My dream of becoming a tattoo artist was shattered.
I loved tattoos and their creative art forms so much that I even got a tattoo machine as a gift. While I didn’t have anyone to show me the ropes, I learned that Oregon had the largest tattoo artist community.
Figuring there would not be better place to grow as a tattoo artist, I moved to Portland in 2014. I had no friends or family in Oregon. I was able to get a pair of part-time jobs that I needed to survive. Meanwhile, I immersed myself into tattoo community and subculture, and focused all my effort into becoming a licensed artist. I even set up an online gallery showcasing tattoo art and techniques from other stylists.
Despite my best efforts, it was a struggle to stay competitive as a budding tattoo artist. The tattoo community was heavily saturated with thousands of other artists competing for the same marketplace. Still, I was able to inch closer and closer to my goal of establishing myself as a well-known and well-respected tattoo artist within my community.
Until one day, it all went wrong...
I broke my hand during a bike ride. My drawing hand.
It was difficult to do daily tasks throughout my recovery, and my drawing ability was just never the same again. It took me awhile to get past my denial, but one thing was clear.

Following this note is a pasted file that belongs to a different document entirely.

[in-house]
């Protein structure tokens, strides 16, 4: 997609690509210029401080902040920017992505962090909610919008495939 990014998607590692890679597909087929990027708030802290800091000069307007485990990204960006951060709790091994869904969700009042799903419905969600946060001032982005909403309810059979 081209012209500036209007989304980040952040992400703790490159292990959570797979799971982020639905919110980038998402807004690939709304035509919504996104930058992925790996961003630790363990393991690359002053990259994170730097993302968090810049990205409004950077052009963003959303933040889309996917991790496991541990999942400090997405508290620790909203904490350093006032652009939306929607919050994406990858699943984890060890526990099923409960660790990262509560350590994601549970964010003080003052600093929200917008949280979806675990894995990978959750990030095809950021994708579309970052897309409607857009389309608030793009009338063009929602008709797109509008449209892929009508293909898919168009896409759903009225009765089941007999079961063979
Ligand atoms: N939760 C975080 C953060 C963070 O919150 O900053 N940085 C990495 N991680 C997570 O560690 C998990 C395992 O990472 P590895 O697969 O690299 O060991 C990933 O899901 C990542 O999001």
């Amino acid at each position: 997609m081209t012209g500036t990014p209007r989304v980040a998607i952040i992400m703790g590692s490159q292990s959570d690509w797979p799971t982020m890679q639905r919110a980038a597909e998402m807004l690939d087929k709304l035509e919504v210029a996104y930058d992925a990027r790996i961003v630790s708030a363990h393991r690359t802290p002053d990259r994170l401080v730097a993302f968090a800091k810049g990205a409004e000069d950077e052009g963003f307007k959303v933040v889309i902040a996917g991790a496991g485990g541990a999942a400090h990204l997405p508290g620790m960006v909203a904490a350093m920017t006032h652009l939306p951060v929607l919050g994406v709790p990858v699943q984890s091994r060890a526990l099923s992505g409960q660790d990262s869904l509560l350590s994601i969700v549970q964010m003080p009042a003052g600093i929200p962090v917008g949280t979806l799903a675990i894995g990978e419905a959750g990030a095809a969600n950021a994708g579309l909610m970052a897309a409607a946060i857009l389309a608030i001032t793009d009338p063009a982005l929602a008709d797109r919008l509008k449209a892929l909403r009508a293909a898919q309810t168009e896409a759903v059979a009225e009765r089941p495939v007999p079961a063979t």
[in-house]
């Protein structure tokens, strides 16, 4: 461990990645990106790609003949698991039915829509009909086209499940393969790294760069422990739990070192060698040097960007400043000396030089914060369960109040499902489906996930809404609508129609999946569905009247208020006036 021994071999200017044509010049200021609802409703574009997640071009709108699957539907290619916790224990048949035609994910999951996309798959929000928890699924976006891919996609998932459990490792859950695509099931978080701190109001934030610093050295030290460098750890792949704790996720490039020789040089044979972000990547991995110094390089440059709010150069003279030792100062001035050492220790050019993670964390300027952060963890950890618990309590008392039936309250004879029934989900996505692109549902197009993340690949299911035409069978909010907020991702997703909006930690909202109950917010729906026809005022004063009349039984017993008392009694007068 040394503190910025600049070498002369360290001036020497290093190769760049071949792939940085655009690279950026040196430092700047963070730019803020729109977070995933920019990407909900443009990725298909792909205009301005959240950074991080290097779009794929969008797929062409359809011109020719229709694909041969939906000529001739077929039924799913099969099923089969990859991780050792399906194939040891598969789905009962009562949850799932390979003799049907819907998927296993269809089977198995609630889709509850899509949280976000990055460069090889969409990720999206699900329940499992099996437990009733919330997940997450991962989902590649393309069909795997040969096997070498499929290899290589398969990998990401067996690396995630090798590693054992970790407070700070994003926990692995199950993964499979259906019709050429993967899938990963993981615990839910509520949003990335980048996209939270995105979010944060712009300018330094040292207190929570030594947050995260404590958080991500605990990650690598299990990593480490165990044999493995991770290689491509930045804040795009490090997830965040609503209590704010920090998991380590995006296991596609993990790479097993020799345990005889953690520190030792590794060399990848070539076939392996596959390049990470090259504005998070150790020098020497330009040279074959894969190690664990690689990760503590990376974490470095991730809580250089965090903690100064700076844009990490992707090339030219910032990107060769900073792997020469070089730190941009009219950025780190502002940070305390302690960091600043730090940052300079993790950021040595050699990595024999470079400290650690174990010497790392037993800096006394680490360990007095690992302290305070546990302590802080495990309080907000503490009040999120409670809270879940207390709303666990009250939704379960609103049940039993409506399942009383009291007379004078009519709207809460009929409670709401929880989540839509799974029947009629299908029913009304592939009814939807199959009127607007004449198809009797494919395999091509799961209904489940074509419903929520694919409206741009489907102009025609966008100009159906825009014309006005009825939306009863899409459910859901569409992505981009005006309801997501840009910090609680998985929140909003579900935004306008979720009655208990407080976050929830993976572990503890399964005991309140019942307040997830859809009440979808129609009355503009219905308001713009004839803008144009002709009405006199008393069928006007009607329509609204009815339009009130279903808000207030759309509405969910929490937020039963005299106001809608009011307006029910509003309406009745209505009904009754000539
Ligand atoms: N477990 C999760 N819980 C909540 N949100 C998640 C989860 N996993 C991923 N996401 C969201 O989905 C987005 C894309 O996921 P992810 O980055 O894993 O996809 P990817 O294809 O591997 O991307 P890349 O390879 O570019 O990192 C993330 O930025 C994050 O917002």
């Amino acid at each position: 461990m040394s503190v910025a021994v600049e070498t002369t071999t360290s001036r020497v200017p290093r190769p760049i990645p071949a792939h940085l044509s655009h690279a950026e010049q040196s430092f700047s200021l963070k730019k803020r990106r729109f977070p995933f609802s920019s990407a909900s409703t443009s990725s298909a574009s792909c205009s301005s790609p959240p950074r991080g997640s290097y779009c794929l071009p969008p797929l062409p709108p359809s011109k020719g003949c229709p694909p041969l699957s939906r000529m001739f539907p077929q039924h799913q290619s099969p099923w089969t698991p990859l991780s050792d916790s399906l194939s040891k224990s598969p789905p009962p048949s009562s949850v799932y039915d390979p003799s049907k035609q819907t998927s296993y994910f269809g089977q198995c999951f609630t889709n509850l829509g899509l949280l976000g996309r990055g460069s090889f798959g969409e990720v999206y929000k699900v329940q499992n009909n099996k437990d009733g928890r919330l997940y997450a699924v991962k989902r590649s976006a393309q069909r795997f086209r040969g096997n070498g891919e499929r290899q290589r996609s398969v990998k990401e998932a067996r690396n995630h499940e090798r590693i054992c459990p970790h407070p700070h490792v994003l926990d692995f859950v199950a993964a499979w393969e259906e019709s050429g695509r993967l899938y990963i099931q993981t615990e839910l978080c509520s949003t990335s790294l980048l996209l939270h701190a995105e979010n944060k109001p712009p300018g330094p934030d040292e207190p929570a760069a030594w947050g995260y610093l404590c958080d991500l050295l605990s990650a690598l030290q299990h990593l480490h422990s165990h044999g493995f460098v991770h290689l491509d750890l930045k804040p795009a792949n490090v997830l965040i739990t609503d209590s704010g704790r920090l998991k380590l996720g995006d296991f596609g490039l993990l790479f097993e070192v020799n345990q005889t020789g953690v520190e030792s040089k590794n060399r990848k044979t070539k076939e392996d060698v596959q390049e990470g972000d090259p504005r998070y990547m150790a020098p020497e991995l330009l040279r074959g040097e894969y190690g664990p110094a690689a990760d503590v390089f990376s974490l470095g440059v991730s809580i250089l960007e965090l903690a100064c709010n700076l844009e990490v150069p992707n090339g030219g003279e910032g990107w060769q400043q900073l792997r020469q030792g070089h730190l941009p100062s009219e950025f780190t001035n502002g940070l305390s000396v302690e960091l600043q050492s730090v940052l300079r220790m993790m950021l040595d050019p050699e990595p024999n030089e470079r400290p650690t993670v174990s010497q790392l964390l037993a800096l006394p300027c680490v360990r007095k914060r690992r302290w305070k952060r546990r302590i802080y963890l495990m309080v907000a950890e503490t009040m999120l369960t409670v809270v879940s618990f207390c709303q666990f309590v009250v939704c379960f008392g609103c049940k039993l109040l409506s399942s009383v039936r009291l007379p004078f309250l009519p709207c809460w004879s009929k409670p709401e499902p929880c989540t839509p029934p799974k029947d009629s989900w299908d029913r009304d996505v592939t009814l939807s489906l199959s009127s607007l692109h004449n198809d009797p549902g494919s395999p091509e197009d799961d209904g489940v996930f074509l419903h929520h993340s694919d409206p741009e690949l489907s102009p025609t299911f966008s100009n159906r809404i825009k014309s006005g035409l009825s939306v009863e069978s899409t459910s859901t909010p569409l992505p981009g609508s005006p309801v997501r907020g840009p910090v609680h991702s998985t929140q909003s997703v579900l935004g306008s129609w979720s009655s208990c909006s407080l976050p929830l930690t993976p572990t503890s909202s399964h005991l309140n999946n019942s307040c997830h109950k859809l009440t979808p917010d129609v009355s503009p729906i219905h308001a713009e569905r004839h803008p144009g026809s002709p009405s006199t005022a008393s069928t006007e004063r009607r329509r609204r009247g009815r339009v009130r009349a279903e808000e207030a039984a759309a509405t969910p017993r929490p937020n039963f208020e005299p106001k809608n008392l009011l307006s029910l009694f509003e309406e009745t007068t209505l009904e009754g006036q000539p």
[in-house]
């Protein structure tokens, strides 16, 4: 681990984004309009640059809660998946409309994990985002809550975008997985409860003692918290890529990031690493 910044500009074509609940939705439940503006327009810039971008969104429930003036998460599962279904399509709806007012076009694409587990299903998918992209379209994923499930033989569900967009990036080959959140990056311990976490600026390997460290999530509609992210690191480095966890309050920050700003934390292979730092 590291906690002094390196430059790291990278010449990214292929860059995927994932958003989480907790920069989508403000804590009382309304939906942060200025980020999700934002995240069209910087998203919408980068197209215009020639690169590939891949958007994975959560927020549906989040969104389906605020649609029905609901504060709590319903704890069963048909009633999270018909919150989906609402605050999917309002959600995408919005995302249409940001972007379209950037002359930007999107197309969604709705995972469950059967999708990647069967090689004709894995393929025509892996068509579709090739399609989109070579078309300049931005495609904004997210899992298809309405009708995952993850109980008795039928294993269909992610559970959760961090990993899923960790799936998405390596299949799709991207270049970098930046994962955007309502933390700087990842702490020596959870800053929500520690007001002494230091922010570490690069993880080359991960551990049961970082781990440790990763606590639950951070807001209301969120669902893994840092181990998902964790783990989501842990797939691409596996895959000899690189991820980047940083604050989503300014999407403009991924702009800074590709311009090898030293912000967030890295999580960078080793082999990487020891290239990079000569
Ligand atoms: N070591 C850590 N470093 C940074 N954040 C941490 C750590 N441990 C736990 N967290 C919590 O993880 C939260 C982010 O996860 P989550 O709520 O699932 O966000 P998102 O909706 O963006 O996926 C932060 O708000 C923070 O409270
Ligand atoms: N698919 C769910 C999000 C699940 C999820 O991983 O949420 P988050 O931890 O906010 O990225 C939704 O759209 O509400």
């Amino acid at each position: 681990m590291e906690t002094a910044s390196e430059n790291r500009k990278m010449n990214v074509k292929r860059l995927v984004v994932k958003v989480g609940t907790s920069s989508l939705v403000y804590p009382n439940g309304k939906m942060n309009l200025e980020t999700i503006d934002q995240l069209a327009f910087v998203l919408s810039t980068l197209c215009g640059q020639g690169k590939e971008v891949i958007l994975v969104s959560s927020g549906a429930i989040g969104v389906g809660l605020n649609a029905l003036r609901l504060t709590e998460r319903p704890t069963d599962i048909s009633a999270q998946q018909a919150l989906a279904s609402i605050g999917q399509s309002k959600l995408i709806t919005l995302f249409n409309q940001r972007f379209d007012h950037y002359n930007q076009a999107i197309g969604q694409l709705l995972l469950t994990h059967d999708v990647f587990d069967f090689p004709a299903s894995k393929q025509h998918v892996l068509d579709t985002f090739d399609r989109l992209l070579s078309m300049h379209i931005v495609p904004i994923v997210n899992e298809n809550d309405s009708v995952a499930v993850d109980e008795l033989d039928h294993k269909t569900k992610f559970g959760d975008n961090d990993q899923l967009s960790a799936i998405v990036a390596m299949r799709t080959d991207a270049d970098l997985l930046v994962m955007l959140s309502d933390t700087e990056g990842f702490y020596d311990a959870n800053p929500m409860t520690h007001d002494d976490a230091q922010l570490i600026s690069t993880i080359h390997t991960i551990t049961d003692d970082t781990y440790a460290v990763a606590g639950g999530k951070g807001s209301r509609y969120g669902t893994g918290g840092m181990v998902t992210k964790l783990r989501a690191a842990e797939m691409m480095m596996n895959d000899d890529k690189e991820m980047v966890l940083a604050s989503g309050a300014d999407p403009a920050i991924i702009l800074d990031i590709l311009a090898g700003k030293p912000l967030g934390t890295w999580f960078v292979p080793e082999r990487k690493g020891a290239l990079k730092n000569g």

My career as a tattoo artist was finished.
It was the most difficult decision of my life: letting go of my dream as a tattoo artist and to find something else. It was then I realized that I had no connections where I was living. I was completely detached from the community I left when I made my move to Oregon.
When I returned to the deaf community, I had an unique opportunity to look at it from the outside. I observed a few things that I had not noticed before. Our deaf community did not have a TV personality; only a few public figures that we only see and hear about a few times per year.
I’ve also watched a few productions with deaf roles played by able-bodied actors with normal hearing, but they were nowhere near as engaging as a deaf person who could speak my language. I could clearly see how the deaf community was undervalued and marginalized by the hearing world.
Instead of feeling depressed about it, I was inspired to make a change.
I wanted to bring value to the deaf community through advocacy, empowerment, and equal access to online digital information including video content with captions or sign language. Therefore...
The Beyond Tone project was born.
As a central hub, we use an online video content streaming service to connect, stimulate, educate, and empower the deaf community. To read more about the Beyond Tone project, go to our About page. There are different language mediums in which we deliver our video content to ensure accessibility for all members of the deaf community.